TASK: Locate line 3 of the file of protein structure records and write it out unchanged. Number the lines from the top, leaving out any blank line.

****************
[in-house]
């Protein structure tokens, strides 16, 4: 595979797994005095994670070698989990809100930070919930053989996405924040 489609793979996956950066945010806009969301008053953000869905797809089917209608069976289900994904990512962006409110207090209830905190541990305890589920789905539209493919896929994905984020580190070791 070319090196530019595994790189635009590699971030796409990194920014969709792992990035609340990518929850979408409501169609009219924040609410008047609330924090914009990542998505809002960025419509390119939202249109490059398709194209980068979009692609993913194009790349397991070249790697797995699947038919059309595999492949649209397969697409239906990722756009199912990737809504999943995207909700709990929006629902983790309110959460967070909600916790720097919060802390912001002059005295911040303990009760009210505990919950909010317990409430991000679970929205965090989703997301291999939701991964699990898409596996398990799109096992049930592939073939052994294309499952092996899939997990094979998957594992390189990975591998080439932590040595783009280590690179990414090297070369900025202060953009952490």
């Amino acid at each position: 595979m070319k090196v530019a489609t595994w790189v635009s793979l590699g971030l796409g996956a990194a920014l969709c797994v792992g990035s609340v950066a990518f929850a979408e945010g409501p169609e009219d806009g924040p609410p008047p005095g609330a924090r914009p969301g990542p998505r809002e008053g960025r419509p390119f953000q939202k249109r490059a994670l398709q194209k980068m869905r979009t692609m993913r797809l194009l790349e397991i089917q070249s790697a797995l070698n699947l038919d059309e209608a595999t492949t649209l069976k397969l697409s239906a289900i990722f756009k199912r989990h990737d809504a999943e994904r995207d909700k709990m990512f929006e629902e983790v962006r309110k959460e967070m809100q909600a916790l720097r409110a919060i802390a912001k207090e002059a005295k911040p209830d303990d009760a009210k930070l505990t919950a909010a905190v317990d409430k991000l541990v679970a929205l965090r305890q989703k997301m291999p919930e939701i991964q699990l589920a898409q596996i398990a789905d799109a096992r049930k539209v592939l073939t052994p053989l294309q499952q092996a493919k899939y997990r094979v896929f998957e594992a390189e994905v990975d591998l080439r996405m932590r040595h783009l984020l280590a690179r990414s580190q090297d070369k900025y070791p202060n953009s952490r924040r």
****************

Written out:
């Amino acid at each position: 595979m070319k090196v530019a489609t595994w790189v635009s793979l590699g971030l796409g996956a990194a920014l969709c797994v792992g990035s609340v950066a990518f929850a979408e945010g409501p169609e009219d806009g924040p609410p008047p005095g609330a924090r914009p969301g990542p998505r809002e008053g960025r419509p390119f953000q939202k249109r490059a994670l398709q194209k980068m869905r979009t692609m993913r797809l194009l790349e397991i089917q070249s790697a797995l070698n699947l038919d059309e209608a595999t492949t649209l069976k397969l697409s239906a289900i990722f756009k199912r989990h990737d809504a999943e994904r995207d909700k709990m990512f929006e629902e983790v962006r309110k959460e967070m809100q909600a916790l720097r409110a919060i802390a912001k207090e002059a005295k911040p209830d303990d009760a009210k930070l505990t919950a909010a905190v317990d409430k991000l541990v679970a929205l965090r305890q989703k997301m291999p919930e939701i991964q699990l589920a898409q596996i398990a789905d799109a096992r049930k539209v592939l073939t052994p053989l294309q499952q092996a493919k899939y997990r094979v896929f998957e594992a390189e994905v990975d591998l080439r996405m932590r040595h783009l984020l280590a690179r990414s580190q090297d070369k900025y070791p202060n953009s952490r924040r």